Further features of the invention, and the advantages offered thereby, are explained in detail hereinafter with reference to a preferred embodiment illustrated in the accompanying drawings.
FIG. 1 is a block diagram illustrating an architecture for the storage of files in an exemplary computer system;
FIG. 2 is a flow chart of the general procedure that is carried out in accordance with the present invention to construct a resource table;
FIG. 3 is a flow chart of the process for constructing the cache file; and
FIG. 4 is an exemplary format for the cache file.
To facilitate an understanding the principles which underlie the present invention, it is described hereinafter with reference to its implementation in the context of component-based graphical user interface, of the type described in the aforementioned application Ser. No. 08/175,549. It will be appreciated, however, that this exemplary embodiment is not the only practical application of the invention. Rather, the invention can be successfully utilized in any environment where it is necessary or desirable to build a table containing the identifications and locations of various files and other resources that are utilized in the operation of a program.
To briefly summarize, the component-based graphical user interface described in the previously mentioned patent application presents information to users in the form of objects that are known as parts. Each part is comprised of two main components, its contents, i.e., the data that makes up a document and is viewed by the user, and an editor which permits the user to manipulate that data. Whenever a user opens a part (for example, to create a document), an editor is bound to the part. For example, if the part is one whose contents are text, a suitable text editor is bound thereto. Similarly, if the contents of a part consists of graphics, a graphics editor, such as a drawing program, is bound to the part.
This binding operation is carried out by the graphical user interface. In order to perform such an operation, the user interface must be aware of the editors which are accessible by the computer on which the part is being opened. For instance, a text part may have been created on one computer utilizing a particular type of text editor. If that part is then transported to a different computer and opened, the user interface must determine whether the same text editor is available on the new computer. If it is, that text editor is bound to the part. If that particular text editor is not available, however, the user interface determines whether any other text editor is available which can be bound to the part. For further information regarding this binding operation, reference is made to copending, commonly assigned, U.S. patent application Ser. No. 08/204,520, filed Mar. 2, 1994 now abandoned.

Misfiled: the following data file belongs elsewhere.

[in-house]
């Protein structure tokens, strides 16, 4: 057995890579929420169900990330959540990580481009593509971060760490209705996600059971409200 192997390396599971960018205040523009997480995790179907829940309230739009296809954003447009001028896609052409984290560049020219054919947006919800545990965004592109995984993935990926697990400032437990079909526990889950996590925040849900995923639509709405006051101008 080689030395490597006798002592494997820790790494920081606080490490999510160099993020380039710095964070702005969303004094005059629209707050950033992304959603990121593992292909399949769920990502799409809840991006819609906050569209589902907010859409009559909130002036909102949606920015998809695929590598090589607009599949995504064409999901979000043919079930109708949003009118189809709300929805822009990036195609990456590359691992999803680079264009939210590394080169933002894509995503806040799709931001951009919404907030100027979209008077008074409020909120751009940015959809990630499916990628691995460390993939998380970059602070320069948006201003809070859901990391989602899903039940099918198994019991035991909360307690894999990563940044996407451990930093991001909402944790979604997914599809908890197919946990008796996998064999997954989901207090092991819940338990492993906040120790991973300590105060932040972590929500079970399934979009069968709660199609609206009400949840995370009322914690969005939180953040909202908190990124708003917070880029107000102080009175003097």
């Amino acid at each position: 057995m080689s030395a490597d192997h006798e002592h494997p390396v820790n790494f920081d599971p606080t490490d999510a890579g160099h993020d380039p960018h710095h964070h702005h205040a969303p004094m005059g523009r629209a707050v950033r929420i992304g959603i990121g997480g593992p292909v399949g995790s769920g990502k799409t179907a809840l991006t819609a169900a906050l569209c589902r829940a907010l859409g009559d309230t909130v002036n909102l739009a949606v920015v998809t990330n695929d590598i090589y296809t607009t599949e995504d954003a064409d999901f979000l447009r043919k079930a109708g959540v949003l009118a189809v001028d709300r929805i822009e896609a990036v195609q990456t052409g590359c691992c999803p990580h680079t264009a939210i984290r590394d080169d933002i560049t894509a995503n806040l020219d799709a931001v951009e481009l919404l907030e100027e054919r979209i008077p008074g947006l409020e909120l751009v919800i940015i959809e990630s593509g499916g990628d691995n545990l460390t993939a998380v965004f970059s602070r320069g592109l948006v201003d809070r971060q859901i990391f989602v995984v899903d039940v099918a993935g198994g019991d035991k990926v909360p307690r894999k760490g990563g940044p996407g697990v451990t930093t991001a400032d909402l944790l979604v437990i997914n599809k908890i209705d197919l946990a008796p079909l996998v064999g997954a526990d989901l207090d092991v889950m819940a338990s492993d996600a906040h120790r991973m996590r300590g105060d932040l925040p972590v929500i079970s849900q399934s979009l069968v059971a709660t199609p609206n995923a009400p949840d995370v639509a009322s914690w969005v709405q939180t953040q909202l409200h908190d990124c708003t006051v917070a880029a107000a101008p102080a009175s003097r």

Consequently, it is necessary for the user interface to have a mechanism by which it is aware of all available editors on the computer system. Typically, this mechanism is provided in the form of a table which identifies each editor, including the location where it is stored and other relevant data. In the context of the particular user interface disclosed in the previously identified application, this table is referred to as a namespace map, or "nmap".
To construct the nmap, the user interface searches specific folders on each accessible storage medium to locate the available editors. FIG. 1 illustrates an exemplary file arrangement in a computer on which the user interface might be operating. Referring thereto, the computer 10 has access to two different permanent storage media, namely two hard disks 12 and 14. These hard disks might both be local to the computer, or one of them might be located at a remote site, for example on a file server to which the computer 10 is connected. The hard disk 12 contains a system folder 16 in which the operating system for the computer is stored. Part of the operating system may include the graphical user interface. The user interface is structured such that editors are located in designated folders. In this context, a "folder" is a data structure in a user interface which is capable of containing other components, such as files. Another known type of data structure which functions as a container is a directory. On the hard disk 12, an editors folder 18 is stored within the system folder 16. The editors folder 18 contains one editor 20. Also contained within the editors folder 18 is another editor folder 22, which contains a second editor 24 and other files 26 associated therewith.
The hard disk 14 also contains an editors folder 28, in which a third editor 30 is stored. Also contained on the hard disk 14 is an auxiliary folder 32 which contains a fourth editor 34. The editors folder 28 on the hard disk 14 includes an auxiliary folder alias 36. This alias is not a separate folder, but rather is a reference, e.g., a pointer, to the auxiliary folder 32. By accessing this alias, the user is linked to the auxiliary folder 32, and can thereby gain access to the editor 34 through the editors folder 28.